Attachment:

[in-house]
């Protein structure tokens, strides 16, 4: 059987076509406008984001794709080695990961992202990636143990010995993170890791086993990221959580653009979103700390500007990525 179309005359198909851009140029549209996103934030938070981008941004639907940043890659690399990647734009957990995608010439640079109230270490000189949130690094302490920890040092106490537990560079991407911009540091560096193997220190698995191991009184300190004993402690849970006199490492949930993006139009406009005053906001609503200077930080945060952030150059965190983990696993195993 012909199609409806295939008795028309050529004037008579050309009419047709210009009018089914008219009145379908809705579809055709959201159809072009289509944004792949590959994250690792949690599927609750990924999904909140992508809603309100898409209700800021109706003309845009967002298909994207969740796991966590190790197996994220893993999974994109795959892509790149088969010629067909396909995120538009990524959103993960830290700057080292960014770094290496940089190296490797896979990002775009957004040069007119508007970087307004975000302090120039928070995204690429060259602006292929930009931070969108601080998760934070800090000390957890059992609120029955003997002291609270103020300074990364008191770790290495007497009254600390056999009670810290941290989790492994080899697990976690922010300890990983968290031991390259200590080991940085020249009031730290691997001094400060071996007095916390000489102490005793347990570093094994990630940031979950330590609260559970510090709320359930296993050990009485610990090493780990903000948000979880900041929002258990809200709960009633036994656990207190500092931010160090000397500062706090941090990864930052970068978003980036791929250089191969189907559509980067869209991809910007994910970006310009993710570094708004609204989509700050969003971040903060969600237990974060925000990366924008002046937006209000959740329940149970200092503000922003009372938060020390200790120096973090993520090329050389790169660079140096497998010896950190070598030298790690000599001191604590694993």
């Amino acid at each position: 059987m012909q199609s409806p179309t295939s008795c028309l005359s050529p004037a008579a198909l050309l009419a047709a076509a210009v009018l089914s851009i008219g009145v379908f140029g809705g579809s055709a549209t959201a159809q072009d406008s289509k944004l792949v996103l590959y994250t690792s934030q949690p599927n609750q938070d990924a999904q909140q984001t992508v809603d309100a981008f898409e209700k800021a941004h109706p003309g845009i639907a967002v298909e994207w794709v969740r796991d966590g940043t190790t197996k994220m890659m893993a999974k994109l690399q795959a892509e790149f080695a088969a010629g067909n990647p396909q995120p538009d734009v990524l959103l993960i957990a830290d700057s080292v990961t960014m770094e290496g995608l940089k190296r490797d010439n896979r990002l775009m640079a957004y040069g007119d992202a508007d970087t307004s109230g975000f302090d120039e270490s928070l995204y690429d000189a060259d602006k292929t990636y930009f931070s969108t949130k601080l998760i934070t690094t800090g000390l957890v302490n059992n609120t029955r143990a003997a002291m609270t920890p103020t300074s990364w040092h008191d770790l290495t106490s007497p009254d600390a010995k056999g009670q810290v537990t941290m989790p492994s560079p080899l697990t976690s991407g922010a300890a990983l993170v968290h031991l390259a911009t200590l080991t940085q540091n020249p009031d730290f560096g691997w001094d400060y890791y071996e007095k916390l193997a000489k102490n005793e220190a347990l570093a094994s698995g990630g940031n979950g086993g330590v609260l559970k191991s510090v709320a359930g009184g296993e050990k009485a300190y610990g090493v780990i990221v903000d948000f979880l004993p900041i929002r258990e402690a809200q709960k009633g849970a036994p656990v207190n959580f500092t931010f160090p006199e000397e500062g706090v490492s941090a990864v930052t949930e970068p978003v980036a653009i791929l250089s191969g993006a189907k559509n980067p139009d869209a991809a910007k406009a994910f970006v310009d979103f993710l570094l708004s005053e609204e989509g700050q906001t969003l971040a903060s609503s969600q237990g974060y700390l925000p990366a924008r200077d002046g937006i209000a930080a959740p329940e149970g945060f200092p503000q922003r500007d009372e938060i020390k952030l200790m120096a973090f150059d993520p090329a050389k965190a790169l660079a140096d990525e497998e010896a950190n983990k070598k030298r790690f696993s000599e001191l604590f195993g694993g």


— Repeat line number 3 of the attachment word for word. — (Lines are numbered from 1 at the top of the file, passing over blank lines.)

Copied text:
């Amino acid at each position: 059987m012909q199609s409806p179309t295939s008795c028309l005359s050529p004037a008579a198909l050309l009419a047709a076509a210009v009018l089914s851009i008219g009145v379908f140029g809705g579809s055709a549209t959201a159809q072009d406008s289509k944004l792949v996103l590959y994250t690792s934030q949690p599927n609750q938070d990924a999904q909140q984001t992508v809603d309100a981008f898409e209700k800021a941004h109706p003309g845009i639907a967002v298909e994207w794709v969740r796991d966590g940043t190790t197996k994220m890659m893993a999974k994109l690399q795959a892509e790149f080695a088969a010629g067909n990647p396909q995120p538009d734009v990524l959103l993960i957990a830290d700057s080292v990961t960014m770094e290496g995608l940089k190296r490797d010439n896979r990002l775009m640079a957004y040069g007119d992202a508007d970087t307004s109230g975000f302090d120039e270490s928070l995204y690429d000189a060259d602006k292929t990636y930009f931070s969108t949130k601080l998760i934070t690094t800090g000390l957890v302490n059992n609120t029955r143990a003997a002291m609270t920890p103020t300074s990364w040092h008191d770790l290495t106490s007497p009254d600390a010995k056999g009670q810290v537990t941290m989790p492994s560079p080899l697990t976690s991407g922010a300890a990983l993170v968290h031991l390259a911009t200590l080991t940085q540091n020249p009031d730290f560096g691997w001094d400060y890791y071996e007095k916390l193997a000489k102490n005793e220190a347990l570093a094994s698995g990630g940031n979950g086993g330590v609260l559970k191991s510090v709320a359930g009184g296993e050990k009485a300190y610990g090493v780990i990221v903000d948000f979880l004993p900041i929002r258990e402690a809200q709960k009633g849970a036994p656990v207190n959580f500092t931010f160090p006199e000397e500062g706090v490492s941090a990864v930052t949930e970068p978003v980036a653009i791929l250089s191969g993006a189907k559509n980067p139009d869209a991809a910007k406009a994910f970006v310009d979103f993710l570094l708004s005053e609204e989509g700050q906001t969003l971040a903060s609503s969600q237990g974060y700390l925000p990366a924008r200077d002046g937006i209000a930080a959740p329940e149970g945060f200092p503000q922003r500007d009372e938060i020390k952030l200790m120096a973090f150059d993520p090329a050389k965190a790169l660079a140096d990525e497998e010896a950190n983990k070598k030298r790690f696993s000599e001191l604590f195993g694993g």